Katelyn StoreyBy age 19, my brother already had two root canals. His oral injuries started with tripping while racing a friend in elementary school. After chipping his tooth and getting a crown, he continually knocked the crown off while playing sports from basketball to golf. If my brother dealt with such orofacial injuries through sports that don’t require players to wear mouthguards, imagine what type of dental injuries football players faced. Thinking about his injuries and knowing I wanted to give back to my community lead me to brainstorm about how to help the Salisbury High School football team, my alma mater. I remembered many friends who complained about the bulky mouthguards they were forced to wear and how difficult they were to breathe in. After talking with a local dentist, I developed a plan to get custom-fit mouthguards for the football team, in place of the uncomfortable boil-and-bite mouthguards they traditionally used. 

I worked with the dentist to contact Patterson Dental Company to get supplies for the project. Thanks to the generosity of Patterson and the dentist, I was able to get everything needed to make the mouthguards. The players were ecstatic with the finished products; especially after many had to undergo multiple impressions to get a good mouth model. In total, we were able to fit 50 of the 57 players on the roster.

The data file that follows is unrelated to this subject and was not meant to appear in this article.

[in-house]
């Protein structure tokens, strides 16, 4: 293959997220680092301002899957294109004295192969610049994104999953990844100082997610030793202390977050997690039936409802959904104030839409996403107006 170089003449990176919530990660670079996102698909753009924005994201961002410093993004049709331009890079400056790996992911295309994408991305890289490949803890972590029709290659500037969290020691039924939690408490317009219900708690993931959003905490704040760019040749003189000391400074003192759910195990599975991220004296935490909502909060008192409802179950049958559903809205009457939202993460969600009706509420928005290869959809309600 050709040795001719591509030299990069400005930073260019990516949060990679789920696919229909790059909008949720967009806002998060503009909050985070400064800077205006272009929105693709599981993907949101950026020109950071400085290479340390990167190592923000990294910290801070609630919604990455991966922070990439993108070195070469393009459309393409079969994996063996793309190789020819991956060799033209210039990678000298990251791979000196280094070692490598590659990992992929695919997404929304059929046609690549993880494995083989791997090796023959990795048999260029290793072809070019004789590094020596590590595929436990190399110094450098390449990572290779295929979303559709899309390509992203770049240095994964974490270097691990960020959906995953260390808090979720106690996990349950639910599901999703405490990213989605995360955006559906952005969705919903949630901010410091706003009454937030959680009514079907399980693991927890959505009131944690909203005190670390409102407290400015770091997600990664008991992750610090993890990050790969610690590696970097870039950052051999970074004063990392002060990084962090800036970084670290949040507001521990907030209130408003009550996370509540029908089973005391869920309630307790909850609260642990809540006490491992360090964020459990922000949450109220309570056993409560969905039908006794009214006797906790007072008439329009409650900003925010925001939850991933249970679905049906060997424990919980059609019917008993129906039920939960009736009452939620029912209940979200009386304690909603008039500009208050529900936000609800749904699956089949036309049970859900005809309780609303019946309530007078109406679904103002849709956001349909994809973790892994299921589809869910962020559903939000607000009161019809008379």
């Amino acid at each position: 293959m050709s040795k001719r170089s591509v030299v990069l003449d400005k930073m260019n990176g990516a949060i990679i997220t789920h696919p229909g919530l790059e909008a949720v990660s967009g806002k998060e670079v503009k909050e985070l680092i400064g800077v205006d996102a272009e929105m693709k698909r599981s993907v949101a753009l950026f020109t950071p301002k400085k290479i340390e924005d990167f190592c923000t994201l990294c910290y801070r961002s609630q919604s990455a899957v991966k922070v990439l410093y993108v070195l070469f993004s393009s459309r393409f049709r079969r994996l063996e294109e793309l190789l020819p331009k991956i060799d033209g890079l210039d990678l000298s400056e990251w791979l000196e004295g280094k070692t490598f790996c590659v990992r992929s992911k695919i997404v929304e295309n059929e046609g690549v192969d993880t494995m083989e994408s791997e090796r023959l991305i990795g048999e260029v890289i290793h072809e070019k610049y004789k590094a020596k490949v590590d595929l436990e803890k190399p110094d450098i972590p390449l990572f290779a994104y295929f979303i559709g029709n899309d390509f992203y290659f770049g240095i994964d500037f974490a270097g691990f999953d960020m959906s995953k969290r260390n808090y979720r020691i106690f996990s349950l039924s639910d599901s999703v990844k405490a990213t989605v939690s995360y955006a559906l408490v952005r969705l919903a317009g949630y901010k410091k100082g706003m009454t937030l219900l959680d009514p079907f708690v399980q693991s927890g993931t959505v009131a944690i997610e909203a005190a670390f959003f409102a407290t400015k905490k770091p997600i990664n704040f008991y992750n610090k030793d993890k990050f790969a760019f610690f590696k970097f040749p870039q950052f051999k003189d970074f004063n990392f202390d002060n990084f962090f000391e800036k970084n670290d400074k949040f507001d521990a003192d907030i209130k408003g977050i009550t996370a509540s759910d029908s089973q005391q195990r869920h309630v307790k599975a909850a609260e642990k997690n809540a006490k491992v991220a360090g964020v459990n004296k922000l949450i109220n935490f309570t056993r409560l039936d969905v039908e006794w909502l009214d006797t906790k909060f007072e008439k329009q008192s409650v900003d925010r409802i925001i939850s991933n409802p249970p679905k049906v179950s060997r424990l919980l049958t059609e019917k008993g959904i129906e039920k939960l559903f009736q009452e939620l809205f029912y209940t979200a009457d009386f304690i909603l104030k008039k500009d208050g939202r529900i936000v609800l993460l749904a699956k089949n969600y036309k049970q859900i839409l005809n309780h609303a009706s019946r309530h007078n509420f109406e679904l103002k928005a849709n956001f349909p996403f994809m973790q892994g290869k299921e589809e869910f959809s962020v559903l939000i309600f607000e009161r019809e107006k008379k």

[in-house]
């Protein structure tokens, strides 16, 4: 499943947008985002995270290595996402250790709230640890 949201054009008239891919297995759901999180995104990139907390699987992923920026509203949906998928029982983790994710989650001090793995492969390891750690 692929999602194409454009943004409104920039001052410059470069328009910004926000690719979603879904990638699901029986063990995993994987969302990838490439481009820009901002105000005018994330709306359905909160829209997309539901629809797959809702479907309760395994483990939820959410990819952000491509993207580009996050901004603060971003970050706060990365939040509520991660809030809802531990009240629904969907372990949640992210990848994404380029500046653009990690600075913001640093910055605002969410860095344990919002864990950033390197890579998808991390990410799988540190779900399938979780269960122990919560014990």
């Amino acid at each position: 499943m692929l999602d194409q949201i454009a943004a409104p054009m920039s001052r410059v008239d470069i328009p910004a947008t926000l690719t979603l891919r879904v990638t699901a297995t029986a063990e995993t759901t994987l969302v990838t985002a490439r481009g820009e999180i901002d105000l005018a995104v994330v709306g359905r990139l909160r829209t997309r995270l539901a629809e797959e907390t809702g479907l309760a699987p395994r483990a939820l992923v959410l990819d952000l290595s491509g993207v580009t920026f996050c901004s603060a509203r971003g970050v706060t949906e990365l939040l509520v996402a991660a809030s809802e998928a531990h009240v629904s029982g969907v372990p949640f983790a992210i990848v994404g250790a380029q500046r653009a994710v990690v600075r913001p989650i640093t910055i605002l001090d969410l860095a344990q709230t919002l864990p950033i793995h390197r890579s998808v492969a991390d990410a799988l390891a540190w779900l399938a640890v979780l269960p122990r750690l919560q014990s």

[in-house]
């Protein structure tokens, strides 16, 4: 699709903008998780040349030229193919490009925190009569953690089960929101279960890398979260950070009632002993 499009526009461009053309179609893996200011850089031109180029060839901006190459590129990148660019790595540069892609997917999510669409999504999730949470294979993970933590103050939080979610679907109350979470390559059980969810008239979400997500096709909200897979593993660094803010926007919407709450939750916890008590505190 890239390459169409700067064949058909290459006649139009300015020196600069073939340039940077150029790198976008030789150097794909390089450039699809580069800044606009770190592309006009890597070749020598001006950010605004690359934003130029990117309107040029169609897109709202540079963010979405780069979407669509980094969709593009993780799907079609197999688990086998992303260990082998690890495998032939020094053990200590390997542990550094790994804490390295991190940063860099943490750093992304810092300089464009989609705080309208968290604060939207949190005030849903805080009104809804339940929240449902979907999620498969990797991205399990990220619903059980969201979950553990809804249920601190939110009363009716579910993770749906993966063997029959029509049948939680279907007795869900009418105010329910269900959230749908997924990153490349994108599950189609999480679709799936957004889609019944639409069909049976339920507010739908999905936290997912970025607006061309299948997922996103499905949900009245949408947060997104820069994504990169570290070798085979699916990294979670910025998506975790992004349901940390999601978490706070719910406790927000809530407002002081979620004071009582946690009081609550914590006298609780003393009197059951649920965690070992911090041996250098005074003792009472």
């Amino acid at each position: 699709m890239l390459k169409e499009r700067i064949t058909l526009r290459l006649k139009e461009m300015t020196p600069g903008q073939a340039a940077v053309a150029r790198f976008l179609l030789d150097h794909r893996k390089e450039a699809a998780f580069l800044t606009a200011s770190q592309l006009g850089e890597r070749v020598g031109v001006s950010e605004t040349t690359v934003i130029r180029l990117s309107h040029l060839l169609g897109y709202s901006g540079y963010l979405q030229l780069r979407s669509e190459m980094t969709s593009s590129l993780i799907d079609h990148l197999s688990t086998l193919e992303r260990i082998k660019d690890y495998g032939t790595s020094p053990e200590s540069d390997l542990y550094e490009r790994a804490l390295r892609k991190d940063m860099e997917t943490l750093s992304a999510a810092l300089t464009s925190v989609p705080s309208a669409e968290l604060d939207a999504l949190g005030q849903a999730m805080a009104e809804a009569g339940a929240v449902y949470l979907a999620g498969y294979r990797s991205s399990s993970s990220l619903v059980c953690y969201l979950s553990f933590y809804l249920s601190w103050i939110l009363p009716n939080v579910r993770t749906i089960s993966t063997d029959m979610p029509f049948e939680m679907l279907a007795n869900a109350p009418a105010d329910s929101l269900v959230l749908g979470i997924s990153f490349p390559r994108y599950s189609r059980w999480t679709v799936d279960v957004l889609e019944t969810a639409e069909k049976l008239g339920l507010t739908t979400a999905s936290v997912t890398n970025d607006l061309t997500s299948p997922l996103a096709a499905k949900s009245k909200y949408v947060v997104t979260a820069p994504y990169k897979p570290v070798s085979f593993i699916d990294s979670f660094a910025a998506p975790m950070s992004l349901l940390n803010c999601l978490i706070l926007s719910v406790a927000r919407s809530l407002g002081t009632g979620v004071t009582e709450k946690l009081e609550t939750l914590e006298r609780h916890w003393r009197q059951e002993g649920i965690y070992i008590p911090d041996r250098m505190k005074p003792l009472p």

For anyone looking for a dental-related community service project, try reaching out to local dentists for their advice. The dentist I worked with was happy to help and extremely supportive, while still allowing me to lead the project. It’s also important to create a detailed project plan early on with schedules, participant roles, supply lists, etc. so everyone is on the same page. Salisbury High is located in an underserved community, where players oftentimes can’t afford better protective equipment, nor the dental work an orofacial injury would require. I was highly involved in athletics while at Salisbury High so I knew players there would benefit from a service project such as this one. My last piece of advice is to find a cause you are passionate about. If you can do that, it will be a rewarding experience for everyone involved.

~ Katelyn Storey, North Carolina '17